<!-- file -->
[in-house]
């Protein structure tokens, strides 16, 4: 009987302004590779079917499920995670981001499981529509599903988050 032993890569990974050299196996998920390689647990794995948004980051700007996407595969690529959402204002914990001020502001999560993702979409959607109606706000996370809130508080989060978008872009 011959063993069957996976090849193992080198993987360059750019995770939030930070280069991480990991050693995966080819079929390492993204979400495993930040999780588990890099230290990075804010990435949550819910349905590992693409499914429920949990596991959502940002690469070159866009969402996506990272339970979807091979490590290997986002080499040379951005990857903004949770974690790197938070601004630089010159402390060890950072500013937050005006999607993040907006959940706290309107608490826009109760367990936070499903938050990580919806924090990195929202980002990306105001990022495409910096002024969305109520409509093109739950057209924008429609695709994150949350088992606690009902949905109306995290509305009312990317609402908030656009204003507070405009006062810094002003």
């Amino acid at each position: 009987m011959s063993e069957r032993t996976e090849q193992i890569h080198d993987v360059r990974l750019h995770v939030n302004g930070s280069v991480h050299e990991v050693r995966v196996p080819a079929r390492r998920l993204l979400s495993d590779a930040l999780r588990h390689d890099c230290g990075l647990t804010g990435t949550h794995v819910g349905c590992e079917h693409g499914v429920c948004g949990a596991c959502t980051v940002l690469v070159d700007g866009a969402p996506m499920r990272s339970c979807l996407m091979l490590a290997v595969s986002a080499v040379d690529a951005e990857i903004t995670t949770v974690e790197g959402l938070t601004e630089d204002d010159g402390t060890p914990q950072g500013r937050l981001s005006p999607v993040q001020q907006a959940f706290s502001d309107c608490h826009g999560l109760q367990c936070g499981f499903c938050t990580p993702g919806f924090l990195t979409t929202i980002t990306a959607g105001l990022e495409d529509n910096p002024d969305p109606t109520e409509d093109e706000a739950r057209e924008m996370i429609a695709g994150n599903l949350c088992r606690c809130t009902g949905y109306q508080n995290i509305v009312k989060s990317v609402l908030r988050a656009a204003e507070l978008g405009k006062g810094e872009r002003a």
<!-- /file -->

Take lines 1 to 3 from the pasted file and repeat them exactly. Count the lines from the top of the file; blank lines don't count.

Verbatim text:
[in-house]
């Protein structure tokens, strides 16, 4: 009987302004590779079917499920995670981001499981529509599903988050 032993890569990974050299196996998920390689647990794995948004980051700007996407595969690529959402204002914990001020502001999560993702979409959607109606706000996370809130508080989060978008872009 011959063993069957996976090849193992080198993987360059750019995770939030930070280069991480990991050693995966080819079929390492993204979400495993930040999780588990890099230290990075804010990435949550819910349905590992693409499914429920949990596991959502940002690469070159866009969402996506990272339970979807091979490590290997986002080499040379951005990857903004949770974690790197938070601004630089010159402390060890950072500013937050005006999607993040907006959940706290309107608490826009109760367990936070499903938050990580919806924090990195929202980002990306105001990022495409910096002024969305109520409509093109739950057209924008429609695709994150949350088992606690009902949905109306995290509305009312990317609402908030656009204003507070405009006062810094002003």
């Amino acid at each position: 009987m011959s063993e069957r032993t996976e090849q193992i890569h080198d993987v360059r990974l750019h995770v939030n302004g930070s280069v991480h050299e990991v050693r995966v196996p080819a079929r390492r998920l993204l979400s495993d590779a930040l999780r588990h390689d890099c230290g990075l647990t804010g990435t949550h794995v819910g349905c590992e079917h693409g499914v429920c948004g949990a596991c959502t980051v940002l690469v070159d700007g866009a969402p996506m499920r990272s339970c979807l996407m091979l490590a290997v595969s986002a080499v040379d690529a951005e990857i903004t995670t949770v974690e790197g959402l938070t601004e630089d204002d010159g402390t060890p914990q950072g500013r937050l981001s005006p999607v993040q001020q907006a959940f706290s502001d309107c608490h826009g999560l109760q367990c936070g499981f499903c938050t990580p993702g919806f924090l990195t979409t929202i980002t990306a959607g105001l990022e495409d529509n910096p002024d969305p109606t109520e409509d093109e706000a739950r057209e924008m996370i429609a695709g994150n599903l949350c088992r606690c809130t009902g949905y109306q508080n995290i509305v009312k989060s990317v609402l908030r988050a656009a204003e507070l978008g405009k006062g810094e872009r002003a």